High frequency of rare copy number variants affecting functionally related genes in patients with structural brain malformations

Authors

  • Roxana Kariminejad,

    1. Kariminejad-Najmabadi Pathology and Genetics Center, Tehran, Iran
    2. Max Planck Institute for Molecular Genetics, Berlin, Germany
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    • These authors contributed equally to this work.

  • Allan Lind-Thomsen,

    1. Department of Cellular and Molecular Medicine, Wilhelm Johannsen Centre for Functional Genome Research, University of Copenhagen, Copenhagen, Denmark
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    • These authors contributed equally to this work.

  • Zeynep Tümer,

    1. Department of Cellular and Molecular Medicine, Wilhelm Johannsen Centre for Functional Genome Research, University of Copenhagen, Copenhagen, Denmark
    Current affiliation:
    1. Applied Human Molecular Genetics, Kennedy Center, Glostrup, Denmark
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  • Fikret Erdogan,

    1. Max Planck Institute for Molecular Genetics, Berlin, Germany
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  • Hans H. Ropers,

    1. Max Planck Institute for Molecular Genetics, Berlin, Germany
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  • Niels Tommerup,

    Corresponding author
    1. Department of Cellular and Molecular Medicine, Wilhelm Johannsen Centre for Functional Genome Research, University of Copenhagen, Copenhagen, Denmark
    • Wilhelm Johannsen Centre for Functional Genome Research, Department of Cellular and Molecular Medicine, University of Copenhagen, Blegdamsvej 3, 2200 Copenhagen N, Denmark
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  • Reinhard Ullmann,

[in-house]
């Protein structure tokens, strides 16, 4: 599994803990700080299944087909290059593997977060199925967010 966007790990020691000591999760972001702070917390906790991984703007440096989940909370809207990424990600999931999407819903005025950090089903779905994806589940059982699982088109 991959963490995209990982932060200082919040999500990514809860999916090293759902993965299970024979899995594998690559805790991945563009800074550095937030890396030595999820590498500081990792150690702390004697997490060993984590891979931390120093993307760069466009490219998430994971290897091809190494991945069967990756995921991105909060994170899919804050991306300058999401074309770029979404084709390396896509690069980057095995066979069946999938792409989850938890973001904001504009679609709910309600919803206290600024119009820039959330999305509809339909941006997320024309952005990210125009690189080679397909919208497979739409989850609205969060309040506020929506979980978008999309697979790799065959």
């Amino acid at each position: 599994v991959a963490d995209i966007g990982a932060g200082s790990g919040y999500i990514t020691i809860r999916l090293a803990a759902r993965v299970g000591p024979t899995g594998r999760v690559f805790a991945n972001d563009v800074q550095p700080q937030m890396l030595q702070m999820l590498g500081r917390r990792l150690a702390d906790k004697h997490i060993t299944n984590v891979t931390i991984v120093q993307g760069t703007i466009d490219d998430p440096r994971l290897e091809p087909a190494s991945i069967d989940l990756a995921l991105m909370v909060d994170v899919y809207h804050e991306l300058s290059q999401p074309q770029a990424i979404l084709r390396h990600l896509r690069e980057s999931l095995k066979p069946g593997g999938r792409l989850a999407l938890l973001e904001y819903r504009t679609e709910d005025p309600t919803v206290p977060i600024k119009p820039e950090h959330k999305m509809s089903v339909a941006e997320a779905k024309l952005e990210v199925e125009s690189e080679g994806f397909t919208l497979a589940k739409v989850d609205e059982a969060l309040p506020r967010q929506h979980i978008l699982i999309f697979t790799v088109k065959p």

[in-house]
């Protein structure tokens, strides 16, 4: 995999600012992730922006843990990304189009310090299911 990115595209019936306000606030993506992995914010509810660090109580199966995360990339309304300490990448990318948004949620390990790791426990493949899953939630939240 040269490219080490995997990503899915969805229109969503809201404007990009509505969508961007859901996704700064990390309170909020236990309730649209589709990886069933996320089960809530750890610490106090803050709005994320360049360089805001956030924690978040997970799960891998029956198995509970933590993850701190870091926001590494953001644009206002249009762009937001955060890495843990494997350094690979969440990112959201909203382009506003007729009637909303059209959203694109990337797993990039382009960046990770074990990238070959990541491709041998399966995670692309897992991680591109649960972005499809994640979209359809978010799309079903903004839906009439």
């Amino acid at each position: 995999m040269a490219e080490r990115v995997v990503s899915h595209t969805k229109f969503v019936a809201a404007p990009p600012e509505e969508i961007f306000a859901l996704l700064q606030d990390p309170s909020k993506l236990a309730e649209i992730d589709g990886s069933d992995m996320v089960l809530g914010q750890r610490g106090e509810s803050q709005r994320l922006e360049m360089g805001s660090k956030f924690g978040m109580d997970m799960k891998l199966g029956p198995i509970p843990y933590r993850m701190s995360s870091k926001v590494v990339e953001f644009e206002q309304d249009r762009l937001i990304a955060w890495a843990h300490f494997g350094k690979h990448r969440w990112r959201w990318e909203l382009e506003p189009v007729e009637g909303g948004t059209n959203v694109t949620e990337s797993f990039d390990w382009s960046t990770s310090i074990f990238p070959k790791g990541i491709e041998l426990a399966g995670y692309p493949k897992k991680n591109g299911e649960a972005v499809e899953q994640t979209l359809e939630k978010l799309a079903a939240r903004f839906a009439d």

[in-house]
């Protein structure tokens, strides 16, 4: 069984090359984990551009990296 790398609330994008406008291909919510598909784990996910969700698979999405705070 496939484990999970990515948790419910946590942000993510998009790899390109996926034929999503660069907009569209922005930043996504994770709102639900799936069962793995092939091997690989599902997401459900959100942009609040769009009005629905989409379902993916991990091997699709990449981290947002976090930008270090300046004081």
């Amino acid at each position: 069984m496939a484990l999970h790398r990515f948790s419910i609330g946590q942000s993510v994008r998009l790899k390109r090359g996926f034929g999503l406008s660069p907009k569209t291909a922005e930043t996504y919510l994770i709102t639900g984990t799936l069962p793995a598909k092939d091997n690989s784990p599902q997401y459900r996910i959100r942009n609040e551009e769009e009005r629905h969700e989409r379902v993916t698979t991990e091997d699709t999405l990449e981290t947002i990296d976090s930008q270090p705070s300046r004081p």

Corresponding author
    1. Max Planck Institute for Molecular Genetics, Berlin, Germany
    • Max Planck Institute for Molecular Genetics, Ihnestr. 73, 14195 Berlin, Germany
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  • Rikke S. Møller

    1. Max Planck Institute for Molecular Genetics, Berlin, Germany
    2. Department of Cellular and Molecular Medicine, Wilhelm Johannsen Centre for Functional Genome Research, University of Copenhagen, Copenhagen, Denmark
    3. Danish Epilepsy Centre, Dianalund, Denmark
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  • Communicated by Christine Van Broeckhoven

Abstract

During the past years, significant advances have been made in our understanding of the development of the human brain, and much of this knowledge comes from genetic studies of disorders associated with abnormal brain development. We employed array-comparative genomic hybridization (CGH) to investigate copy number variants (CNVs) in a cohort of 169 patients with various structural brain malformations including lissencephaly, polymicrogyria, focal cortical dysplasia, and corpus callosum agenesis. The majority of the patients had intellectual disabilities (ID) and suffered from symptomatic epilepsy. We detected at least one rare CNV in 38 patients (22.5%). All genes located within the rare CNVs were subjected to enrichment analysis for specific Gene Ontology Terms or Kyoto Encyclopedia of Genes and Genomes pathways and to protein–protein network analysis. Based on these analyses, we propose that genes involved in “axonal transport,” “cation transmembrane transporter activity,” and the “c-Jun N-terminal kinase (JNK) cascade” play a significant role in the etiology of brain malformations. This is to the best of our knowledge the first systematic study of CNVs in patients with structural brain malformations and our data show that CNVs play an important role in the etiology of these malformations, either as direct causes or as genetic risk factors. 32:1427–1435, 2011. ©2011 Wiley Periodicals, Inc.

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